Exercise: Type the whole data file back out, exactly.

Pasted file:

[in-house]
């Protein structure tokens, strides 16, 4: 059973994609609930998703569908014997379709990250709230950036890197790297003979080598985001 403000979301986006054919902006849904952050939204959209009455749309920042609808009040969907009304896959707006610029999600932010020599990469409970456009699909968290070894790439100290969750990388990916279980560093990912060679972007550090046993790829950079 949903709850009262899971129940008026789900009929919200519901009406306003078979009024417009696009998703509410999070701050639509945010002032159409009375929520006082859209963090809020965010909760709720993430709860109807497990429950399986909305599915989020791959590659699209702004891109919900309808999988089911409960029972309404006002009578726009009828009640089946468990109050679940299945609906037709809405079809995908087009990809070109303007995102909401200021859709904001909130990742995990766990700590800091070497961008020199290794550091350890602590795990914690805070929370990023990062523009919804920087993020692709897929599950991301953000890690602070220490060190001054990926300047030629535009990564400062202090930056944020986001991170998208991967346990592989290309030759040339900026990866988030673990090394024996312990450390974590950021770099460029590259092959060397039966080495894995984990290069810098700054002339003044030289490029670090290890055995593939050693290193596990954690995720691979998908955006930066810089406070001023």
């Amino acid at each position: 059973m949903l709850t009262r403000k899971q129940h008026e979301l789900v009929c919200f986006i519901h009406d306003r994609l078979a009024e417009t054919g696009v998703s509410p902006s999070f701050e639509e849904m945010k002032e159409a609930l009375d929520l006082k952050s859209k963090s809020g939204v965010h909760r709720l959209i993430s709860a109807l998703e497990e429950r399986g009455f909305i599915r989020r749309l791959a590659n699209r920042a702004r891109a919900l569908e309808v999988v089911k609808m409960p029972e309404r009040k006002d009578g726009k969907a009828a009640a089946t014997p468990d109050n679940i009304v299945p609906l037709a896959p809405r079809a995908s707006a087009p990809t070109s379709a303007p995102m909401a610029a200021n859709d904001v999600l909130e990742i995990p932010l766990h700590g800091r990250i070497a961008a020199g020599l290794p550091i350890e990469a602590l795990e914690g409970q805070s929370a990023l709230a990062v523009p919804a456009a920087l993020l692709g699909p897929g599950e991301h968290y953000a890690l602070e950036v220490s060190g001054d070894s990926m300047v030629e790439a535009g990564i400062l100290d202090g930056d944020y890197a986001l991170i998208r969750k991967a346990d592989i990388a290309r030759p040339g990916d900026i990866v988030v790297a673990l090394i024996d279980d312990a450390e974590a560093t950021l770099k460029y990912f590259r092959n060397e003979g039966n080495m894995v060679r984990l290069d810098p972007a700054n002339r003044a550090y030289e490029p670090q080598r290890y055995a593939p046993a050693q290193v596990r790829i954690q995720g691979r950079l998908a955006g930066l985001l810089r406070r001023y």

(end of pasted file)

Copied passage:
[in-house]
């Protein structure tokens, strides 16, 4: 059973994609609930998703569908014997379709990250709230950036890197790297003979080598985001 403000979301986006054919902006849904952050939204959209009455749309920042609808009040969907009304896959707006610029999600932010020599990469409970456009699909968290070894790439100290969750990388990916279980560093990912060679972007550090046993790829950079 949903709850009262899971129940008026789900009929919200519901009406306003078979009024417009696009998703509410999070701050639509945010002032159409009375929520006082859209963090809020965010909760709720993430709860109807497990429950399986909305599915989020791959590659699209702004891109919900309808999988089911409960029972309404006002009578726009009828009640089946468990109050679940299945609906037709809405079809995908087009990809070109303007995102909401200021859709904001909130990742995990766990700590800091070497961008020199290794550091350890602590795990914690805070929370990023990062523009919804920087993020692709897929599950991301953000890690602070220490060190001054990926300047030629535009990564400062202090930056944020986001991170998208991967346990592989290309030759040339900026990866988030673990090394024996312990450390974590950021770099460029590259092959060397039966080495894995984990290069810098700054002339003044030289490029670090290890055995593939050693290193596990954690995720691979998908955006930066810089406070001023």
């Amino acid at each position: 059973m949903l709850t009262r403000k899971q129940h008026e979301l789900v009929c919200f986006i519901h009406d306003r994609l078979a009024e417009t054919g696009v998703s509410p902006s999070f701050e639509e849904m945010k002032e159409a609930l009375d929520l006082k952050s859209k963090s809020g939204v965010h909760r709720l959209i993430s709860a109807l998703e497990e429950r399986g009455f909305i599915r989020r749309l791959a590659n699209r920042a702004r891109a919900l569908e309808v999988v089911k609808m409960p029972e309404r009040k006002d009578g726009k969907a009828a009640a089946t014997p468990d109050n679940i009304v299945p609906l037709a896959p809405r079809a995908s707006a087009p990809t070109s379709a303007p995102m909401a610029a200021n859709d904001v999600l909130e990742i995990p932010l766990h700590g800091r990250i070497a961008a020199g020599l290794p550091i350890e990469a602590l795990e914690g409970q805070s929370a990023l709230a990062v523009p919804a456009a920087l993020l692709g699909p897929g599950e991301h968290y953000a890690l602070e950036v220490s060190g001054d070894s990926m300047v030629e790439a535009g990564i400062l100290d202090g930056d944020y890197a986001l991170i998208r969750k991967a346990d592989i990388a290309r030759p040339g990916d900026i990866v988030v790297a673990l090394i024996d279980d312990a450390e974590a560093t950021l770099k460029y990912f590259r092959n060397e003979g039966n080495m894995v060679r984990l290069d810098p972007a700054n002339r003044a550090y030289e490029p670090q080598r290890y055995a593939p046993a050693q290193v596990r790829i954690q995720g691979r950079l998908a955006g930066l985001l810089r406070r001023y």